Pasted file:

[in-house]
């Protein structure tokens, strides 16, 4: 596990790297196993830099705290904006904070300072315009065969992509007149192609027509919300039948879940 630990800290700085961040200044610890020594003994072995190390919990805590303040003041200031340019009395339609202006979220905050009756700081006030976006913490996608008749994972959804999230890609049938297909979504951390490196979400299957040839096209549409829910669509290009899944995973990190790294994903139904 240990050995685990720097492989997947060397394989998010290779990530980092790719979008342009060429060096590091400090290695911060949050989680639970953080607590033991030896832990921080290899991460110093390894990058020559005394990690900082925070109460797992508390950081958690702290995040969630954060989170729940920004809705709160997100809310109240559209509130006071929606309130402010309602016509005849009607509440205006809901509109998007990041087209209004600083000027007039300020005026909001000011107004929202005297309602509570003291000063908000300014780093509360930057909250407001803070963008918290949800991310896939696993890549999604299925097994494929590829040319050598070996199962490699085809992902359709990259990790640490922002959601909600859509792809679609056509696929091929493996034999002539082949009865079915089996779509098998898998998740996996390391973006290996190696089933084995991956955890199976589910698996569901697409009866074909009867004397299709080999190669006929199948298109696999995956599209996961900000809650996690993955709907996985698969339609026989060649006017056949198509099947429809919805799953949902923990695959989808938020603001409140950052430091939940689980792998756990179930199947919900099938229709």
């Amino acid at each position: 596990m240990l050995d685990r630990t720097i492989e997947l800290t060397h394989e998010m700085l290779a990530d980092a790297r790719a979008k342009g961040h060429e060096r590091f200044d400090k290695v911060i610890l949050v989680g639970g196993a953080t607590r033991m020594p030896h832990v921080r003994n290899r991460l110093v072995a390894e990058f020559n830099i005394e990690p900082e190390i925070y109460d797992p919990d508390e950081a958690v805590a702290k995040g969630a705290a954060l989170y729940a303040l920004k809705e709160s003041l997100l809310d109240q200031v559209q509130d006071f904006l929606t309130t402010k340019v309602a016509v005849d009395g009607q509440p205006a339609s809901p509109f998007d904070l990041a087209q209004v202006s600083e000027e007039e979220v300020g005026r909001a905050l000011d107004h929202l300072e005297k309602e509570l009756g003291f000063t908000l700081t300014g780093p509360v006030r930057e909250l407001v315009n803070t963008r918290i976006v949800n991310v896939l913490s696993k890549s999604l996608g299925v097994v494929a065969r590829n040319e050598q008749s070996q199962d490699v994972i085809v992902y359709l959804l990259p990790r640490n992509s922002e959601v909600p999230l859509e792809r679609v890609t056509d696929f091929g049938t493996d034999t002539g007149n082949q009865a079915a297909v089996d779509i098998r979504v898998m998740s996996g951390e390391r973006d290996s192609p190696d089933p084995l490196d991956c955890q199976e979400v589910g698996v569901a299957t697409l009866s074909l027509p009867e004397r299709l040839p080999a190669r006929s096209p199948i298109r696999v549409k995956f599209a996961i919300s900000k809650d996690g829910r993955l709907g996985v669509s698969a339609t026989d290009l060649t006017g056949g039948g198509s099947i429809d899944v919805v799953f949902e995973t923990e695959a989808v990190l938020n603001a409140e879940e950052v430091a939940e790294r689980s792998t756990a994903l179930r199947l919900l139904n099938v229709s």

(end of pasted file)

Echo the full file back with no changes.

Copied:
[in-house]
């Protein structure tokens, strides 16, 4: 596990790297196993830099705290904006904070300072315009065969992509007149192609027509919300039948879940 630990800290700085961040200044610890020594003994072995190390919990805590303040003041200031340019009395339609202006979220905050009756700081006030976006913490996608008749994972959804999230890609049938297909979504951390490196979400299957040839096209549409829910669509290009899944995973990190790294994903139904 240990050995685990720097492989997947060397394989998010290779990530980092790719979008342009060429060096590091400090290695911060949050989680639970953080607590033991030896832990921080290899991460110093390894990058020559005394990690900082925070109460797992508390950081958690702290995040969630954060989170729940920004809705709160997100809310109240559209509130006071929606309130402010309602016509005849009607509440205006809901509109998007990041087209209004600083000027007039300020005026909001000011107004929202005297309602509570003291000063908000300014780093509360930057909250407001803070963008918290949800991310896939696993890549999604299925097994494929590829040319050598070996199962490699085809992902359709990259990790640490922002959601909600859509792809679609056509696929091929493996034999002539082949009865079915089996779509098998898998998740996996390391973006290996190696089933084995991956955890199976589910698996569901697409009866074909009867004397299709080999190669006929199948298109696999995956599209996961900000809650996690993955709907996985698969339609026989060649006017056949198509099947429809919805799953949902923990695959989808938020603001409140950052430091939940689980792998756990179930199947919900099938229709």
């Amino acid at each position: 596990m240990l050995d685990r630990t720097i492989e997947l800290t060397h394989e998010m700085l290779a990530d980092a790297r790719a979008k342009g961040h060429e060096r590091f200044d400090k290695v911060i610890l949050v989680g639970g196993a953080t607590r033991m020594p030896h832990v921080r003994n290899r991460l110093v072995a390894e990058f020559n830099i005394e990690p900082e190390i925070y109460d797992p919990d508390e950081a958690v805590a702290k995040g969630a705290a954060l989170y729940a303040l920004k809705e709160s003041l997100l809310d109240q200031v559209q509130d006071f904006l929606t309130t402010k340019v309602a016509v005849d009395g009607q509440p205006a339609s809901p509109f998007d904070l990041a087209q209004v202006s600083e000027e007039e979220v300020g005026r909001a905050l000011d107004h929202l300072e005297k309602e509570l009756g003291f000063t908000l700081t300014g780093p509360v006030r930057e909250l407001v315009n803070t963008r918290i976006v949800n991310v896939l913490s696993k890549s999604l996608g299925v097994v494929a065969r590829n040319e050598q008749s070996q199962d490699v994972i085809v992902y359709l959804l990259p990790r640490n992509s922002e959601v909600p999230l859509e792809r679609v890609t056509d696929f091929g049938t493996d034999t002539g007149n082949q009865a079915a297909v089996d779509i098998r979504v898998m998740s996996g951390e390391r973006d290996s192609p190696d089933p084995l490196d991956c955890q199976e979400v589910g698996v569901a299957t697409l009866s074909l027509p009867e004397r299709l040839p080999a190669r006929s096209p199948i298109r696999v549409k995956f599209a996961i919300s900000k809650d996690g829910r993955l709907g996985v669509s698969a339609t026989d290009l060649t006017g056949g039948g198509s099947i429809d899944v919805v799953f949902e995973t923990e695959a989808v990190l938020n603001a409140e879940e950052v430091a939940e790294r689980s792998t756990a994903l179930r199947l919900l139904n099938v229709s």